Police in Florida say a 3-year-old toddler was intentionally left in a hot car while her grandmother and father shopped inside a Walmart store. WTSP News 10 reports that the duo is now facing steep charges associated with the incident, which left the child lucky to be alive.
Authorities say the incident took place on the afternoon of Aug. 10, at a Walmart store in Lake Wales. A little after 4 p.m., a customer at the store let an employee know that a small child was locked in a car in the store's parking lot. This prompted store employees to call the police, which was fortunate. By the time police arrived at the scene, the 3-year-old girl was reportedly so sweaty that her hair was wet. She was also red in the face from being trapped in the hot car.
Authorities say that surveillance footage obtained from the Lake Wales Walmart shows 57-year-old Anna Adams and 28-year-old Timothy Adams walking away from the locked vehicle, which was not running, with a 6-year-old child in tow. The footage appears to show Anna Adams looking behind them as they walked away, looking back at the trapped toddler.
The temperature outside was approximately 86 degrees, but with the humidity "felt" like 95 degrees. This means that the temperature inside of the locked car could have risen to as high as 172 degrees -- which could indeed kill a 3-year-old toddler. The Heat Kills website illustrates how hot a car can get when temperatures outside are high.
Children locked in hot cars is a popular news topic during the summer months, and for good reason. Numerous children die in hot cars from heatstroke every year, with the year 2015 seeing at least 50 cases. In fact, since the late 1980s, more than 1,300 children have died of heatstroke while locked in hot cars.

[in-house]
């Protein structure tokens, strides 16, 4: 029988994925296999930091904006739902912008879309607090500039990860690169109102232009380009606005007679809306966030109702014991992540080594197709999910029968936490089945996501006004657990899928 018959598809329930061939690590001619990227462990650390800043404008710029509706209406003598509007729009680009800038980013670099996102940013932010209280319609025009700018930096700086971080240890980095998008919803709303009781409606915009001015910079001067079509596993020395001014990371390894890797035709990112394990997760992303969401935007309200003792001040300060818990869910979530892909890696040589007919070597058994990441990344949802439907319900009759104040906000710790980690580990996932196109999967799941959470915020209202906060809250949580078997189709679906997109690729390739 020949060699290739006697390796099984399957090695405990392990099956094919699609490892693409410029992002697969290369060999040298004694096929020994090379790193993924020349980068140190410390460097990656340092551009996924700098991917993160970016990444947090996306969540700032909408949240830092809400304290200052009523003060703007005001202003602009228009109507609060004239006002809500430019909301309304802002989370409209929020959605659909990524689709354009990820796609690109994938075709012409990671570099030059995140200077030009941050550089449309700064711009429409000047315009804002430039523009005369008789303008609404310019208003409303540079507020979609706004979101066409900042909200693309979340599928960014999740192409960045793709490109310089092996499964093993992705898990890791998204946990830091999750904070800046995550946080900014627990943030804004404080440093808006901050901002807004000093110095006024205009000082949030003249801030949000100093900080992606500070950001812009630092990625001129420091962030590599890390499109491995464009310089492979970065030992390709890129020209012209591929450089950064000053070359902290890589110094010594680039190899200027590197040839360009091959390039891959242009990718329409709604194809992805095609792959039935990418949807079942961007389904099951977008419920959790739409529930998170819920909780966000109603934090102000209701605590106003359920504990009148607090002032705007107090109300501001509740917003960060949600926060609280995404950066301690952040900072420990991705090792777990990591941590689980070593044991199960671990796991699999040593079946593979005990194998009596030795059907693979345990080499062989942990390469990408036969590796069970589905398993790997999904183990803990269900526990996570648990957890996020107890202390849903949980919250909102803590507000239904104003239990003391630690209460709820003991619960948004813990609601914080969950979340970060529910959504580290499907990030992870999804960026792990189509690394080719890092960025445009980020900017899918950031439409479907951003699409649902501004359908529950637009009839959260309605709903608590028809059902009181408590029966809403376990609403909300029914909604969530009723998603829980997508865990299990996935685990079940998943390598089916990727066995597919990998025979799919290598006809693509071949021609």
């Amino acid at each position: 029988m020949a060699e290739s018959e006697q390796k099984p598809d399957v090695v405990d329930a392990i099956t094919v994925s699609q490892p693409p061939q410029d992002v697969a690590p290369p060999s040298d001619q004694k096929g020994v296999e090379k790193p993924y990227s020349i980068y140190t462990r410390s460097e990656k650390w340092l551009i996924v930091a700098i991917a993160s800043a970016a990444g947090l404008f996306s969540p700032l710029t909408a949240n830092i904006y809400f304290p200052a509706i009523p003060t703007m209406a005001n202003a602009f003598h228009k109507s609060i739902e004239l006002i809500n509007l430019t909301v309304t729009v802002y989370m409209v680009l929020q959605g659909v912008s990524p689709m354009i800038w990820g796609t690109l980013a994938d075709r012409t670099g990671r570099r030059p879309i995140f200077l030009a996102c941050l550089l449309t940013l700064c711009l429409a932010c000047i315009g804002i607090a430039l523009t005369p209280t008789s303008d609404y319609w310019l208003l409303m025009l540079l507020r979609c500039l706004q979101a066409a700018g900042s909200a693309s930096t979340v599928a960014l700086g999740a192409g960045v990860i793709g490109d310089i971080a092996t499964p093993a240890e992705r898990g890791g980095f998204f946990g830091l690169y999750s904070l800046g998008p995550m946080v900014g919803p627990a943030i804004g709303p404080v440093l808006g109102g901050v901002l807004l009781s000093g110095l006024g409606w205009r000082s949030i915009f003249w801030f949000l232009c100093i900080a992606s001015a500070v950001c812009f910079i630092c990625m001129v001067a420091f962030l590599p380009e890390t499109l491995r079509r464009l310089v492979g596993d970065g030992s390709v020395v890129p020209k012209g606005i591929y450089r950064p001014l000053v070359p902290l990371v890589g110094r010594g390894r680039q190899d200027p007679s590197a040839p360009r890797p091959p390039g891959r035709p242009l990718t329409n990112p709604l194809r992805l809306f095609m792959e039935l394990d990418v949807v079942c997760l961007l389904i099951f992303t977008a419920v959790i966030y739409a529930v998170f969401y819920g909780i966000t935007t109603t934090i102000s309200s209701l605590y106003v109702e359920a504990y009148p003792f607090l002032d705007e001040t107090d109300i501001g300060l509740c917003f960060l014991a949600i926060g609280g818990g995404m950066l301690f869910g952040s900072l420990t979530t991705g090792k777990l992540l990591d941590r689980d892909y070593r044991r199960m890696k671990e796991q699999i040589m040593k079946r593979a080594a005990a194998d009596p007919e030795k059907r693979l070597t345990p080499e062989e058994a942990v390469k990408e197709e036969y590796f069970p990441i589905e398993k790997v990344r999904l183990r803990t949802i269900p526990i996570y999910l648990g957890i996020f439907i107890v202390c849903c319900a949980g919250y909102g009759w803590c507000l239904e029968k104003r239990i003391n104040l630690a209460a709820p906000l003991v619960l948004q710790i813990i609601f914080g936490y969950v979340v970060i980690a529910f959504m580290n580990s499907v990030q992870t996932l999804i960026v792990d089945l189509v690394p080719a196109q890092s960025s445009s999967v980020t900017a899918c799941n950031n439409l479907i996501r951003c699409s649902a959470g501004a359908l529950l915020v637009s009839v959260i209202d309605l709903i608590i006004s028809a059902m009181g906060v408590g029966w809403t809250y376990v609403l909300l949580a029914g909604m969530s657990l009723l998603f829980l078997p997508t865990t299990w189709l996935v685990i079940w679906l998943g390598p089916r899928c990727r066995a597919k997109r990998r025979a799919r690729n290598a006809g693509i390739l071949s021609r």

Miss. mom whose baby died in hot car wants charges against kid's father dropped https://t.co/hJL1th4fEt pic.twitter.com/ap0PwNJgAnIn June, 2014, a Georgia man by the name of Justin Harris became a media sensation -- for all the wrong reasons. That's because the Georgia dad left his 22-month-old son, Cooper, in his car for at least seven hours. This, of course, resulted in the death of the infant, who roasted in a locked SUV on a day that outside temperatures reached as high as 90 degrees. At the time, Harris claimed that he had "forgotten" to drop his son off at daycare before heading to his place of employment. However, it was later revealed that this may not have been an accident at all. Dubbed "Hot Car Dad," by the media, Justin Harris has been accused of intentionally killing his own son by locking him in a hot car for seven hours.
— New York Daily News (@NYDailyNews) August 11, 2016
Authorities in Florida believe that this latest case may end up similar to the "Hot Car Dad" case, due to some of the circumstances. They do not believe that the 3-year-old toddler was accidentally left behind to suffer in the sweltering environment of the locked vehicle. In other words, they're not buying the stories provided by the Florida man and Florida woman that have been arrested.
Op-ed on @TIME why @NHTSA needs to act on a technology solution to prevent hot car deaths. #heatstrokekills https://t.co/1lJX15XBbRPolice say that the toddler's grandmother and father acted like they didn't know that the little girl was locked in the car. Both of the adults allegedly thought that the other had the girl. Authorities believe this isn't true, judging by their behavior shown in surveillance footage. Fortunately, the child in this case is doing fine after being treated, briefly, at an area hospital. As for the child's grandmother and father, they've both been charged with child neglect without bodily harm. They are currently being held in Polk County Jail.
— KidsAndCars.org (@KidsAndCars) July 31, 2016
Do you think the two suspects intentionally locked the 3-year-old toddler in the hot car, or is it possible that they accidentally left the young child behind, while remembering the other one?
[Photo via Polk County Jail]